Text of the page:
It’s hardly a secret that physicians are buckling under the weight of their administrative responsibilities. The question is, how do we lessen the load? A new article published on a site backed by technology vendor CDW offers some creative ways for doing so.

One suggestion the article makes is to have patients write and add notes to their personal medical charts.According to the piece, doctors at UCLA Health and Beth Israel Deaconess Medical Center will pilot “OurNotes,” a tool allowing patients to input medical data, in 2018. Patients will use the new tool to add information such as symptoms, emerging health issues and even goals for future visits. OurNotes is an outgrowth of the OpenNotes project, an initiative that encourages clinicians to share their notes with patients.

Will the OurNotes effort actually make things easier for physicians? Dr. John Mafi, assistant professor of medicine in the division of general internal medicine and health services research at the David Geffen School of Medicine at UCLA, believes it can.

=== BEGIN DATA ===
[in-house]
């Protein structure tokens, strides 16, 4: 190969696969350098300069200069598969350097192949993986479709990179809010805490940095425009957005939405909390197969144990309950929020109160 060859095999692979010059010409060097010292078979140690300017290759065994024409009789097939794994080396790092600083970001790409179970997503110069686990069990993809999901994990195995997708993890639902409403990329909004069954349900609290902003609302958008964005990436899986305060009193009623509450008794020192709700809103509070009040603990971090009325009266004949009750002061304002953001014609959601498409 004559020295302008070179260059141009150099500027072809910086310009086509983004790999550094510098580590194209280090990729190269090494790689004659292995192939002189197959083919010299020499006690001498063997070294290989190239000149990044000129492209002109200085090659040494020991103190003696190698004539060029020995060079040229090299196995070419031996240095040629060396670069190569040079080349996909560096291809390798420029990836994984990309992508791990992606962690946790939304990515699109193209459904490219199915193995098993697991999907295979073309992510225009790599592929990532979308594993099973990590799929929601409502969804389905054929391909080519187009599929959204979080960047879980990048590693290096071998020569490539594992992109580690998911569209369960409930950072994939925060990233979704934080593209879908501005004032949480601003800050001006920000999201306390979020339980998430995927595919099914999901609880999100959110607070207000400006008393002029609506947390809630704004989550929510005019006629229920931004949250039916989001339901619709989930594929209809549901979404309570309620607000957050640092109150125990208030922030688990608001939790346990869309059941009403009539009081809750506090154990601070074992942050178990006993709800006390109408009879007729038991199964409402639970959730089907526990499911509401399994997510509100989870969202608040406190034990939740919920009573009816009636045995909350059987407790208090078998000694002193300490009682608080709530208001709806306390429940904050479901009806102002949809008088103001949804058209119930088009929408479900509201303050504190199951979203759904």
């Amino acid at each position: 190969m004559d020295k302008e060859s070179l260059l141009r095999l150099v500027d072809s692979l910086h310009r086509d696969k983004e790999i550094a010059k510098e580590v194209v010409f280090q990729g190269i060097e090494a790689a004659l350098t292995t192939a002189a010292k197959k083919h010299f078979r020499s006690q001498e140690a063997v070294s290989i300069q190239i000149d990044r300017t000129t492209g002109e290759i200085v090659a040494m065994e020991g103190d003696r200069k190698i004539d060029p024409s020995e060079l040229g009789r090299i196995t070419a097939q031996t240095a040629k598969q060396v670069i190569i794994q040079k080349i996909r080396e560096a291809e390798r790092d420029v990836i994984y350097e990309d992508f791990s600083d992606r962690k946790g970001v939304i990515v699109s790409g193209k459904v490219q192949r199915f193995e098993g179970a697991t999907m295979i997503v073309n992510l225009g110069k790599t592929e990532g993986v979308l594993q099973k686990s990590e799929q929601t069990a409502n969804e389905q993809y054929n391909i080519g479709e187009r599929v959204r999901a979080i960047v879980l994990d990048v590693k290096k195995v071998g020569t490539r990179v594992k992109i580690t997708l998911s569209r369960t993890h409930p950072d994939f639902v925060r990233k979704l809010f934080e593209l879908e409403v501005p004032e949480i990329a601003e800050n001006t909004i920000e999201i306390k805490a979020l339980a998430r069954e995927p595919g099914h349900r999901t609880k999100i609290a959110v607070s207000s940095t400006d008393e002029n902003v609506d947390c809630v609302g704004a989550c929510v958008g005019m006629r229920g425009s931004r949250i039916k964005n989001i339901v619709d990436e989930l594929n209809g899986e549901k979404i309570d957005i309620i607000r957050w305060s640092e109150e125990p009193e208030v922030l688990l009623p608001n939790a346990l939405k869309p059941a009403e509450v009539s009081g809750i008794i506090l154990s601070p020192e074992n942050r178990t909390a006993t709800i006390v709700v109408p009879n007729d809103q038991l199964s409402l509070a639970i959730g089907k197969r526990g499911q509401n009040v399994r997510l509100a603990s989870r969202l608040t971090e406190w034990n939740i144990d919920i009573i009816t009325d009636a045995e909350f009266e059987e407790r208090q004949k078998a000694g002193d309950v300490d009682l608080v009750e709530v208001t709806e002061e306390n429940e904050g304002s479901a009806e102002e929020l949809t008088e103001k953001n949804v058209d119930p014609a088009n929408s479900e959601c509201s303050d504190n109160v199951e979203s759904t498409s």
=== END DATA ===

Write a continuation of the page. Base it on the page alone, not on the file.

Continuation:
“If executed thoughtfully, OurNotes has the potential to reduce documentation demands on clinicians, while having both the patient and clinician focusing on what’s most important to the patient,” Dr. Mafi said in a statement about a research project on the OpenNotes approach. (Mafi was the lead author of a paper on the project’s results.)

Another option is using “remote scribe” services via Google Glass. Yes, you heard me right, Google Glass. Google is relaunching its smart glasses and it’s retooled its approach to serving the healthcare industry. The number of applications for Glass has crept up gradually as well, including an EMR accessible using the smart glasses from vendor DrChrono. DrChrono calls it the “wearable health record,” which is pretty nifty.

San Francisco-based clinical practice Dignity Health has been working with Google Glass startup Augmedix to access offsite scribes. Dignity Health vice president and CMIO Davin Lundquist told MobiHealthNews that after three years of using Glass this way, he’s cut down on time spent administrative tasks from 30% per day to 10% per day. Pretty impressive.